Coating compositions of the invention further include at least one deaerator or defoamer. As used herein, the term “deaerator” refers to compounds that are suitable for removing dissolved gases and breaking up bubbles and foam that may arise during mixing, and which are undesirable in the final coating. Defoamers/deaerators are well known in the art. In the context of the present invention, preferred deaerators include silicone-based compounds, emulsions, and mixtures, such as polysiloxanes, polysiloxanes mixed with hydrophobic solids, siloxated polyethers mixed with hydrophobic particles, and emulsions of siloxated polyethers. Particularly preferred is a polysiloxane sold under the trade name TEGO® Airex 980, available from Tego Chemie Service GmbH of Germany. Also suitable are BYKT-25 and BYK-28, silicone defoamers sold by BYK-Chemie GmbH of Germany.

The coating compositions of the invention further include at least one plasticizer. The term “plasticizer” is given the meaning ordinarily used in the art, an organic compound added to a polymer to facilitate processing and to increase the flexibility and toughness of the final product by internal modification of the polymer molecule. Numerous types of plasticizers are known in the art, and use will depend on the desired properties in the final product. In the context of the present invention, preferred plasticizers are aromatic sulfonic acid esters. Particularly preferred is an arylsulfonic acid ester of phenol sold under the trade name Mesamoll® by Bayer Material Science LLC of Pittsburgh, Pa.

The coating compositions of the present invention further comprise one or more polyisocyanates. Non-limiting examples of suitable polyisocyanates include monomeric aliphatic, cycloaliphatic, araliphatic and/or aromatic diisocyanates. Examples of diisocyanates include 1,6-diisocyanatohexane, 1-isocyanato-3,3,5-tri-methyl-5-isocyanatomethylcyclohexane (isophorone diisocyanate), 4,4-diisocyanatodicyclohexylmethane, 1,4-diisocyanatocyclohexane, 1-methyl-2,4-diisocyanatocyclohexane, 1-methyl-2,6-diisocyanatocyclohexane and mixtures thereof. 4-isocyanatomethyl-1,8-octane diisocyanate will be used without further modification.

The polyisocyanates of the aforementioned kind preferably have an NCO group content of 5 to 25% by weight, an average NCO functionality of 2.0 to 5.0, preferably 2.8 to 4.0, and a residual amount of monomeric diisocyanates, used for their preparation, of below 1% by weight, preferably below 0.5% by weight.

Polyisocyanates containing urethane groups can be used, for example, the reaction products of 2,4- and optionally 2,6-diisocyanatotoluene or 1-methyl-2,4- and optionally 1-methyl-2,6-diisocyanatocyclohexane with substoichiometric amounts of trimethylolpropane or its mixtures with simple diols, such as the isomeric propanediols or butanediols. The preparation of polyisocyanates of this kind containing urethane groups, in virtually monomer-free form, is described in, for example, DE-A 109 01 96.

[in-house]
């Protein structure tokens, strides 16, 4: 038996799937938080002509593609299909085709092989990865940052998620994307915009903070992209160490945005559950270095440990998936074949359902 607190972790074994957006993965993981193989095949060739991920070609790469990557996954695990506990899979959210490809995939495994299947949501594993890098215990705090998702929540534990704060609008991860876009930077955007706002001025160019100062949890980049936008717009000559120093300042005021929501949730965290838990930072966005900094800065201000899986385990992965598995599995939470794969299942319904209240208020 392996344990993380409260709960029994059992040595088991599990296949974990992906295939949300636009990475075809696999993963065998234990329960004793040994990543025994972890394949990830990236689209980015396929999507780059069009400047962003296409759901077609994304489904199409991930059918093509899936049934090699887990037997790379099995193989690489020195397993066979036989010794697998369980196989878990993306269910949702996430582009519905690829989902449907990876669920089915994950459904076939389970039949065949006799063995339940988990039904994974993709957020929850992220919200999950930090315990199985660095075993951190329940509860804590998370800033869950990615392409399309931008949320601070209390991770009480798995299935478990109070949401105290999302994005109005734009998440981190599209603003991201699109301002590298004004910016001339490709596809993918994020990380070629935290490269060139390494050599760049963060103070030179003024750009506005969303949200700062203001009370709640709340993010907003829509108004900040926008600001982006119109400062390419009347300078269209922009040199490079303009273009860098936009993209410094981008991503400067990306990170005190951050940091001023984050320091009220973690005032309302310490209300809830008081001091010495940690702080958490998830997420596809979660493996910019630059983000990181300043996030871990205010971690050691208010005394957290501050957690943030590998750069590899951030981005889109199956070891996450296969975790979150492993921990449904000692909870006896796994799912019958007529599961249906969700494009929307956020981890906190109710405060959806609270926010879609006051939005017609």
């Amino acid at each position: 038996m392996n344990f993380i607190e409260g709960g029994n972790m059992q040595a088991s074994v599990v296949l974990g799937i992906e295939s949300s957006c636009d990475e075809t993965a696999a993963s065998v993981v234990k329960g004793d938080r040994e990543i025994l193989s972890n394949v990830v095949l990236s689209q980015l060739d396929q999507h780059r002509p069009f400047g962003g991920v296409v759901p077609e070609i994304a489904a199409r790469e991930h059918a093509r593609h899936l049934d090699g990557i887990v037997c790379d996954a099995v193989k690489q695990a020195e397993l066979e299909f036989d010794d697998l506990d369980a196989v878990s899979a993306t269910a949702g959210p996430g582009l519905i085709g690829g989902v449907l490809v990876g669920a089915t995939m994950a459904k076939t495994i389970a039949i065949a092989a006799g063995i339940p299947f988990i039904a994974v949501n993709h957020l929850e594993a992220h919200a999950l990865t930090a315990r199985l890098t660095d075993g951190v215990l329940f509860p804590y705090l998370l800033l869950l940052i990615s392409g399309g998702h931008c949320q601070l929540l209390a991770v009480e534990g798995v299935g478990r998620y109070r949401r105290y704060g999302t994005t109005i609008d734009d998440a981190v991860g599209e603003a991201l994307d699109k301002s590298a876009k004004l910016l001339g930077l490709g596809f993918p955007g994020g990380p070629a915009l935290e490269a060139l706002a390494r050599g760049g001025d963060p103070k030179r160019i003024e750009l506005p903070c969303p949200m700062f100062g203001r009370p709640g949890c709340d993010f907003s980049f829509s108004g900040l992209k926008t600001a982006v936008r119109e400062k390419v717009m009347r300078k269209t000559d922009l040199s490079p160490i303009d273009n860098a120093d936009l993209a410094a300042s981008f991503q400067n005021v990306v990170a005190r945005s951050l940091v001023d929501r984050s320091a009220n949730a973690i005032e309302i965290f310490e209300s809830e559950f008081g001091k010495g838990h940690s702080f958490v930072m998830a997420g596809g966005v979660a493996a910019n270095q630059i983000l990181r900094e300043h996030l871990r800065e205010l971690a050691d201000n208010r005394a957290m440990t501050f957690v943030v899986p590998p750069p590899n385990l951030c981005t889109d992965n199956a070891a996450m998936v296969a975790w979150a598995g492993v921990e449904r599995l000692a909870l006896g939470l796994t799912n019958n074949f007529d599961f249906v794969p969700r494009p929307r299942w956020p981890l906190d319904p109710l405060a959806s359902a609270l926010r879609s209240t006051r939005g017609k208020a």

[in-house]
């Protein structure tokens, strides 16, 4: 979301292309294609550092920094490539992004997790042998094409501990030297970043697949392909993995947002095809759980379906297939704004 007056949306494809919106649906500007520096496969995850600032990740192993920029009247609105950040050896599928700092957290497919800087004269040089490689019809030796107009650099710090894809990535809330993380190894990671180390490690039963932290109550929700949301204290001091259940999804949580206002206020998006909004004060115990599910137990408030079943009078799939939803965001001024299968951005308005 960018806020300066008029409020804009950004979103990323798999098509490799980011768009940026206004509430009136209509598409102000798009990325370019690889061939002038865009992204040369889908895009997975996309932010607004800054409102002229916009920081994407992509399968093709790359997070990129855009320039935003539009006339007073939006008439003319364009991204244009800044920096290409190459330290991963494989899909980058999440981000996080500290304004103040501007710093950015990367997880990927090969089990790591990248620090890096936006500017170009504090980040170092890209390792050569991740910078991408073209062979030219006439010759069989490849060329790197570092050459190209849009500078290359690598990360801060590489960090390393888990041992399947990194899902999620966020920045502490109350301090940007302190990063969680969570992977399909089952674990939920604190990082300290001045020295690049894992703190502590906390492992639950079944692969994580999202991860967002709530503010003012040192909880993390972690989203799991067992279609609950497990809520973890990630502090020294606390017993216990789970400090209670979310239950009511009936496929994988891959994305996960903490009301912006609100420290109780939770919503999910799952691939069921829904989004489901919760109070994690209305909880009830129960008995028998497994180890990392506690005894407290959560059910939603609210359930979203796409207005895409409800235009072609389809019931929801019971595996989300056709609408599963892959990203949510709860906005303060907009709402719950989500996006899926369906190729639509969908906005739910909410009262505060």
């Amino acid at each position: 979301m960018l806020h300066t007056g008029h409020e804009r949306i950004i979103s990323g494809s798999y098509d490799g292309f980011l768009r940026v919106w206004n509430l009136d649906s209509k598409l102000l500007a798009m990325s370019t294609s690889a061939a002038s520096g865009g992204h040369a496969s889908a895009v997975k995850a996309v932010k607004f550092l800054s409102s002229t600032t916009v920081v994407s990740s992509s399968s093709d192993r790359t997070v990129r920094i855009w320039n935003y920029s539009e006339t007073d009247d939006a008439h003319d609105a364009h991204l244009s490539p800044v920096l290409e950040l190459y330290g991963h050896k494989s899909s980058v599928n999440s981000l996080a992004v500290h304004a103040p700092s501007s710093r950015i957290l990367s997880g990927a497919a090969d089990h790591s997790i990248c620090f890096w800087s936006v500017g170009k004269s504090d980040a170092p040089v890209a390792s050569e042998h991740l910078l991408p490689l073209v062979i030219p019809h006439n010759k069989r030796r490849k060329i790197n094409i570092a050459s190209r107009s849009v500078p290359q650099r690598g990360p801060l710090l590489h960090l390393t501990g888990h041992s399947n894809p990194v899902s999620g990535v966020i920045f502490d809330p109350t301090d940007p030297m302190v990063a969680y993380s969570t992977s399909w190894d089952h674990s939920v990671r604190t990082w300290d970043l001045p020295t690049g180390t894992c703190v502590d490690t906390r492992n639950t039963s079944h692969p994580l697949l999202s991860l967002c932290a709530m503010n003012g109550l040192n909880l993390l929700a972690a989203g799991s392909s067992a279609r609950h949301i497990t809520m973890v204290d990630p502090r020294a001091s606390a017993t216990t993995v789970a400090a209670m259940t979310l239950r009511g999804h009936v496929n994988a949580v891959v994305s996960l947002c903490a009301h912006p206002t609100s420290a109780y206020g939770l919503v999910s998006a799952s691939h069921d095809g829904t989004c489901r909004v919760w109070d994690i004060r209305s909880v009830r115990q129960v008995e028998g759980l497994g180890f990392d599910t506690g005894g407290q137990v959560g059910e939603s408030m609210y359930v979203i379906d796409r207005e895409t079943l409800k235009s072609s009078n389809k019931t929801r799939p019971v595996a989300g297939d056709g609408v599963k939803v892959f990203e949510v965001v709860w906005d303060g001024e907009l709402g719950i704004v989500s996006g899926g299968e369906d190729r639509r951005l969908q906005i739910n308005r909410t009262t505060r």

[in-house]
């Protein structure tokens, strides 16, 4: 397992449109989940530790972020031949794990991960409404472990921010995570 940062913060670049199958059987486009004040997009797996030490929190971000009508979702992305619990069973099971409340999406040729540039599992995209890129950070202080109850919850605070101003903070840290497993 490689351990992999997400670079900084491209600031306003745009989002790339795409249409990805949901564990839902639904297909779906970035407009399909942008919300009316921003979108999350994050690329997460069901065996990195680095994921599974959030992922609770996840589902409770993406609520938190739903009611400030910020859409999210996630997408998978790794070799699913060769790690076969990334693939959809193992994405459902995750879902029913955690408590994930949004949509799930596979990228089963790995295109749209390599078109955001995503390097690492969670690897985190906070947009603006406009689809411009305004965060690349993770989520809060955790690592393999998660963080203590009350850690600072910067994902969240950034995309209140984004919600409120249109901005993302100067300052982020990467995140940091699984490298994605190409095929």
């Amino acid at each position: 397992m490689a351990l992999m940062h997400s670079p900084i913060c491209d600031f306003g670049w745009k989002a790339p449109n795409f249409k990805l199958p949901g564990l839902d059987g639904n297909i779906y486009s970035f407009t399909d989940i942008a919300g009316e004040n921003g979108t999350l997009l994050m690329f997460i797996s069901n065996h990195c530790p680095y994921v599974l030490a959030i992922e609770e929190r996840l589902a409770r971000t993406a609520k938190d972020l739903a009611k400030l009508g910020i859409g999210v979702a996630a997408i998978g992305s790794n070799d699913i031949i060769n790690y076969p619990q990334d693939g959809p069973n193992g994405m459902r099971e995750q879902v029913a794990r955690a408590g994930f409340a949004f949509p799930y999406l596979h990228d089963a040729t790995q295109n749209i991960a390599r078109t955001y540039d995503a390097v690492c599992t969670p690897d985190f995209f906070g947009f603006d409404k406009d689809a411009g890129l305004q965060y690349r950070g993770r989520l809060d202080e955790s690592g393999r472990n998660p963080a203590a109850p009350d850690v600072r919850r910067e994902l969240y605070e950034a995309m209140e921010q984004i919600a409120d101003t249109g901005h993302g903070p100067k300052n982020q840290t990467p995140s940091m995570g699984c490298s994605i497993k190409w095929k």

Suitable isocyanates can also include oligomeric polyisocyanates including, but not limited to, dimers, such as the uretdione of 1,6-hexamethylene diisocyanate, trimers, such as the biuret and isocyanurate of 1,6-hexanediisocyanate and the isocyanurate of isophorone diisocyanate, and polymeric oligomers. Modified polyisocyanates can also be used, including, but not limited to, carbodiimides and uretdiones, and mixtures thereof. Examples of preferred polyisocyanates are those containing biuret, isocyanurate and/or iminooxadiazinedione structures. Polyisocyanates containing iminooxadiazinedione groups, and their preparation, can be found in, for example, EP-A 798 299, EP-A 896 009, EP-A 962 454 and EP-A 962 455. Particularly preferred are the aliphatic, aliphatic/cycloaliphatic and/or cycloaliphatic single-type or mixed trimers based on 1,6-diisocyanatohexane and/or isophorone diisocyanate, which are obtainable in accordance, for example, with U.S. Pat. No. 4,324,879, U.S. Pat. No. 4,288,586, DE-A 310 026 2, DE-A 310 026 3, DE-A 303 386 0 or DE-A 314 467 2, some of which are available under the designation DESMODUR® from Bayer MaterialScience of Pittsburgh, Pa. including DESMODUR® N 100, DESMODUR® N 3200, DESMODUR® N 3300, DESMODUR® N 3400, DESMODUR® XP 2410, and DESMODUR® XP 2580.

The coating compositions of the present invention will comprise 35-65 wt. % polyaspartic acid ester, 25-35 wt. % polyisocvanate, 0.5-4.0 wt. % plasticizer, 0.25-3.0 wt. % moisture scavenger and 0.25-3.0 wt. % defoamer, based on the total weight of the composition (components I and II).

The molar ratio of the polyaspartic acid ester to polyisocyanate will range from 1.0:0.8 to 1.0:2.0.

Coating compositions of the present invention can optionally include additional additives, as are known in the art, non-limiting examples of which are thixatropes(thickeners), catalysts, fillers, emulsifiers, surface-active stabilizers, pigments, dyes, UV-stabilizers, hindered-amine light stabilizers, antioxidants, leveling additives, dispersing and grinding aids, impact modifiers, flame-retardants, biocides, and the like.

In use, components I (the polyaspartic acid ester, at least one moisture scavenger, at least one deaerator, at least one plasticizer and optional additives, having been premixed with a Cowels® type mixing blade or similar equipment, and component II, the polyisocyanate, are combined in a manner suitable to facilitate mixing and reaction thereof, and to enable coating of the mixed compositions onto the desired substrate prior to completion of the reaction.